Adnan I. O. Zaid



Hyper Velocity Impact Phenomenon and the Damages Caused by it to Structural Members

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Damages, Hypervelocity Impact, Aircrafts, Space vehicles


Impact conditions involve velocities below the sonic speed, which is normally of the order few hundreds up to thousand m/s, whereas the hypervelocity impact applies for conditions of impact with velocities higher than the acoustic speed of either the impacting object or the impacted target. The velocity at this condition is few thousands m/s and much higher. The effects of hypervelocity impact depend on projectile and target materials, impact velocity, incident angle and the mass and shape of the projectile impacting head. In hypervelocity impact, the projectile velocity exceeds the speed of sound within the target material. The resulting shock wave that propagates across the material is reflected by the surfaces of the target, and reverses its direction of travel. The superimposition of progressing and reflected waves can lead to local stress levels that exceed the material's strength, thus causing cracks and/or the separation of spalls at significant velocities. At low impact velocities, plastic deformation normally prevails. With increasing velocities the projectile will leave a crater in the target. Beyond 4 km/second (depending on the materials), an impact will lead to a complete break-up and melting of the projectile, and an ejection of crater material to a depth of typically two to five times the diameter of the projectile. With decreasing target thickness, the effects range from cratering, via internal cracks, to spall detachment, and finally to plug formation. To avoid the damages caused by the hyper velocity impact phenomenon, it is essential to define and design effective protection measures to protect all structures and their members from the damages particularly aircrafts and space vehicles which are liable to be subjected to such conditions. In this paper, damages caused by this ypes of impact which include: metallurgical changes, scabbing and incipient scabbing, crater formation and fractures are presented and discussed.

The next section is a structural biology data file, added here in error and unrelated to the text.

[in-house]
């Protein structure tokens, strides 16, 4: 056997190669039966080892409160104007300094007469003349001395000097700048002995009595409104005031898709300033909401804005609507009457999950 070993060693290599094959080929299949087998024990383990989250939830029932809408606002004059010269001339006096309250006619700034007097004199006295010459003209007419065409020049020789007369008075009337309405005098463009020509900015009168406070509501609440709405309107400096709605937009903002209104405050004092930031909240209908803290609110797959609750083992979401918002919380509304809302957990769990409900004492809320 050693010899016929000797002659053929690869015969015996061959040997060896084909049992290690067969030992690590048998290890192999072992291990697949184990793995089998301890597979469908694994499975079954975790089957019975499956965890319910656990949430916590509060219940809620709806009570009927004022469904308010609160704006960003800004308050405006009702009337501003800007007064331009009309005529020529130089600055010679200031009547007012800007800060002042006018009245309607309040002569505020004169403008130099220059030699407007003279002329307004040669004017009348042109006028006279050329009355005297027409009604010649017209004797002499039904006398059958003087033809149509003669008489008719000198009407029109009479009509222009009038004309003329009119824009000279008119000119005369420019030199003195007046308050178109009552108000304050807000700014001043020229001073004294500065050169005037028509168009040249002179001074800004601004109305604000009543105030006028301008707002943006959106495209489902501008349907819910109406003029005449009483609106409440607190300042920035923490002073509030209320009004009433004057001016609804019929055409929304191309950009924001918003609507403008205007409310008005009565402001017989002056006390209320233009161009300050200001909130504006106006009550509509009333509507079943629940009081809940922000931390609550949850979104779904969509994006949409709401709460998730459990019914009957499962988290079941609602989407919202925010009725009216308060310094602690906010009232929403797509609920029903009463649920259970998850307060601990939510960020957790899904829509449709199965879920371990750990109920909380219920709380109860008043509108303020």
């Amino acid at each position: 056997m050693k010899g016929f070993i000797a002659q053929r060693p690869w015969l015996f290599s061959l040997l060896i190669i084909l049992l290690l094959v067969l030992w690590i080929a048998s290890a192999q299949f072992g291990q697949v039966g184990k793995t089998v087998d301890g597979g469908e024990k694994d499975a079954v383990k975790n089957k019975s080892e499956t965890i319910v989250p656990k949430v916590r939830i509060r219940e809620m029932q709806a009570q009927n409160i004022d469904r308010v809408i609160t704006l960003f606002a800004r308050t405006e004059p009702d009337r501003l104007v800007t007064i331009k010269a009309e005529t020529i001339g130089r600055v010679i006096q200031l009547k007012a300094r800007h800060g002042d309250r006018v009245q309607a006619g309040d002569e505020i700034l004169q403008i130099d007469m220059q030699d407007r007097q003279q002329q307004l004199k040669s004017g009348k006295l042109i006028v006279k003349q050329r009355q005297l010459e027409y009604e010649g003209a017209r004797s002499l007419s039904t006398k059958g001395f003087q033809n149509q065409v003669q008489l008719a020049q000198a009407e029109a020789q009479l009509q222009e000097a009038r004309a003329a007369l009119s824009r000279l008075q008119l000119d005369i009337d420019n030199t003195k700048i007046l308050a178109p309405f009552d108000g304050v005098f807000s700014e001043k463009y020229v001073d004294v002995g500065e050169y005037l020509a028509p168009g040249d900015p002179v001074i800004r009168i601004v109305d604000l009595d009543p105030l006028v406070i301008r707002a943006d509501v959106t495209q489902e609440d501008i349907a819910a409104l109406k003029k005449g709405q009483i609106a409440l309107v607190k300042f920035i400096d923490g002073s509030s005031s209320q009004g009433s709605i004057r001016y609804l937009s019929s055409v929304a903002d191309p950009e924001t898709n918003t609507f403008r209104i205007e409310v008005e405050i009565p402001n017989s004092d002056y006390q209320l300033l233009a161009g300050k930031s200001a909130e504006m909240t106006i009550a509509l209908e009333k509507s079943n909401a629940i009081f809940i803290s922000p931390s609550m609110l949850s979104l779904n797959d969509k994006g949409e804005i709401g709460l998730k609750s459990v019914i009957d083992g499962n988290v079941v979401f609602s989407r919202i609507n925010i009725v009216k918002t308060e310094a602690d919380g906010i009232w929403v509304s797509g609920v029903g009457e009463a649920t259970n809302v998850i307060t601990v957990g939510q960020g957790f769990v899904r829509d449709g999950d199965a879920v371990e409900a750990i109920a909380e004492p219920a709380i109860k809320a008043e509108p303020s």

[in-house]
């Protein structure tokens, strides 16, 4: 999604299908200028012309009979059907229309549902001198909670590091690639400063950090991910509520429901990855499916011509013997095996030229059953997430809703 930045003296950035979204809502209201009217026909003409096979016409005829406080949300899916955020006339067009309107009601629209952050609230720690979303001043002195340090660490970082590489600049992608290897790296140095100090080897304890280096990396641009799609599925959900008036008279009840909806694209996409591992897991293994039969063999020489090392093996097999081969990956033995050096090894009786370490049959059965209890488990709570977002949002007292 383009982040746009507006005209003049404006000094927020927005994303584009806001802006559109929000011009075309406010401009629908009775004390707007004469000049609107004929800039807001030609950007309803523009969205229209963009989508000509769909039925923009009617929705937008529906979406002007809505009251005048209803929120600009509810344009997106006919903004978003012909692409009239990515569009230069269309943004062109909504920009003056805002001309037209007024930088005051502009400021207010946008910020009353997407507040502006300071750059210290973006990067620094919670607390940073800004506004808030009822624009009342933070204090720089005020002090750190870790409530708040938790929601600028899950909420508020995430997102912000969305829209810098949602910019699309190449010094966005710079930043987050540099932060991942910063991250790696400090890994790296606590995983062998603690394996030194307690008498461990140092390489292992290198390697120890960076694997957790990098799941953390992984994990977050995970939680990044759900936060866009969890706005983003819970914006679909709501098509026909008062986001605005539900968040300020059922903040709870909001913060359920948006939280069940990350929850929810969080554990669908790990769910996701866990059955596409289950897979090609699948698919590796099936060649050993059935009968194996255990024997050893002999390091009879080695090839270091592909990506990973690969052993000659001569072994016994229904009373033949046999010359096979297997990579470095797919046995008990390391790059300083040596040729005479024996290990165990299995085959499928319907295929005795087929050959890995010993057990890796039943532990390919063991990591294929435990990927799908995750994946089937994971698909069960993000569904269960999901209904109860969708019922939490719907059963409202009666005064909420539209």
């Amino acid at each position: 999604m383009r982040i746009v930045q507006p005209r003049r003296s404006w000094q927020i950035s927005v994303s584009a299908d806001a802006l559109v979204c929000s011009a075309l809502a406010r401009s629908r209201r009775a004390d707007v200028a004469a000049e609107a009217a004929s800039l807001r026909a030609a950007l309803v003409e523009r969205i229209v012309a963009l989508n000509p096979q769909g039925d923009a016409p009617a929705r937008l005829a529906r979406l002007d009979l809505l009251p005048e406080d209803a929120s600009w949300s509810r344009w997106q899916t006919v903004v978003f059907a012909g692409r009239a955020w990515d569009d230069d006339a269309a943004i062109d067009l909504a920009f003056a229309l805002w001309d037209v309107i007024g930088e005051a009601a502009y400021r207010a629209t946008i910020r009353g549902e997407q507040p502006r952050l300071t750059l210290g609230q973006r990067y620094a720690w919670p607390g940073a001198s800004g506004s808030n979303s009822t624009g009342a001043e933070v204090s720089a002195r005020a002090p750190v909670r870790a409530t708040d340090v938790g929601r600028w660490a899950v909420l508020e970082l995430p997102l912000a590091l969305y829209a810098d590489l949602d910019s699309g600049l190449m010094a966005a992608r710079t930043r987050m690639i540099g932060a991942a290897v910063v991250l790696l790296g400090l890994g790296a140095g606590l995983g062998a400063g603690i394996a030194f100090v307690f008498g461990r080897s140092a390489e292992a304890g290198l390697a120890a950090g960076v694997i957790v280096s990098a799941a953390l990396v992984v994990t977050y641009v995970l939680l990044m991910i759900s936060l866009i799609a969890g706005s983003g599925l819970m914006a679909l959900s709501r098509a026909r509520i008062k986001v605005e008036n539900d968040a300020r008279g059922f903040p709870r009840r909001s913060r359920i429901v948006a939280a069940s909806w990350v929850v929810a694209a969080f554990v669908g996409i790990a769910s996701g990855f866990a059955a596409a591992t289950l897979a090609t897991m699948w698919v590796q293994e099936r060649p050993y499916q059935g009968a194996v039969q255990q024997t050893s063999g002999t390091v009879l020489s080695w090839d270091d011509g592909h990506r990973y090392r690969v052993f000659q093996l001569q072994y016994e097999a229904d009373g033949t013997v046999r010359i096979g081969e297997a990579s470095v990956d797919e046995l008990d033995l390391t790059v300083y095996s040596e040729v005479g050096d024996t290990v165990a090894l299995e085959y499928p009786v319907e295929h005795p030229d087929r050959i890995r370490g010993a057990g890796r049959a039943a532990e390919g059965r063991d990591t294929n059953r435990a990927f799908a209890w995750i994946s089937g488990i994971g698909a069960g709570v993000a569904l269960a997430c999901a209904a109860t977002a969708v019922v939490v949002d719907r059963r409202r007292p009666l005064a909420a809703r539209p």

Cite this paper

Adnan I. O. Zaid. (2016) Hyper Velocity Impact Phenomenon and the Damages Caused by it to Structural Members. International Journal of Theoretical and Applied Mechanics, 1, 188-193